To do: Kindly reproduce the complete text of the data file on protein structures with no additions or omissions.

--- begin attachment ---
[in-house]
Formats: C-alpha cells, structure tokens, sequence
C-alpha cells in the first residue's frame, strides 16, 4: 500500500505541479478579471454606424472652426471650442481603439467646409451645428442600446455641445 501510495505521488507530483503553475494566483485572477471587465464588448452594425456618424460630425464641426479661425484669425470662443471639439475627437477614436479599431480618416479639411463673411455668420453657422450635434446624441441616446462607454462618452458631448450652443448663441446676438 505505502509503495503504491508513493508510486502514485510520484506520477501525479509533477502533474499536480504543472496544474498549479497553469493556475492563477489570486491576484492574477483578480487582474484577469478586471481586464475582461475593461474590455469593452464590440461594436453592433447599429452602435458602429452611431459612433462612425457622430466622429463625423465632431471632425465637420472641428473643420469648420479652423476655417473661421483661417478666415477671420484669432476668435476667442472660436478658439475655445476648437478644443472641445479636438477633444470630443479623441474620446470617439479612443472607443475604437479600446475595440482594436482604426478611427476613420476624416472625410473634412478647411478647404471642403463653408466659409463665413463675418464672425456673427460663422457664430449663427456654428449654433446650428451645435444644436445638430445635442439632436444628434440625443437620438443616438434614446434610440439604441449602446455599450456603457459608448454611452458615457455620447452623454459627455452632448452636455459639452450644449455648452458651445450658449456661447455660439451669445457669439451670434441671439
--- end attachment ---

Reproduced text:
[in-house]
Formats: C-alpha cells, structure tokens, sequence
C-alpha cells in the first residue's frame, strides 16, 4: 500500500505541479478579471454606424472652426471650442481603439467646409451645428442600446455641445 501510495505521488507530483503553475494566483485572477471587465464588448452594425456618424460630425464641426479661425484669425470662443471639439475627437477614436479599431480618416479639411463673411455668420453657422450635434446624441441616446462607454462618452458631448450652443448663441446676438 505505502509503495503504491508513493508510486502514485510520484506520477501525479509533477502533474499536480504543472496544474498549479497553469493556475492563477489570486491576484492574477483578480487582474484577469478586471481586464475582461475593461474590455469593452464590440461594436453592433447599429452602435458602429452611431459612433462612425457622430466622429463625423465632431471632425465637420472641428473643420469648420479652423476655417473661421483661417478666415477671420484669432476668435476667442472660436478658439475655445476648437478644443472641445479636438477633444470630443479623441474620446470617439479612443472607443475604437479600446475595440482594436482604426478611427476613420476624416472625410473634412478647411478647404471642403463653408466659409463665413463675418464672425456673427460663422457664430449663427456654428449654433446650428451645435444644436445638430445635442439632436444628434440625443437620438443616438434614446434610440439604441449602446455599450456603457459608448454611452458615457455620447452623454459627455452632448452636455459639452450644449455648452458651445450658449456661447455660439451669445457669439451670434441671439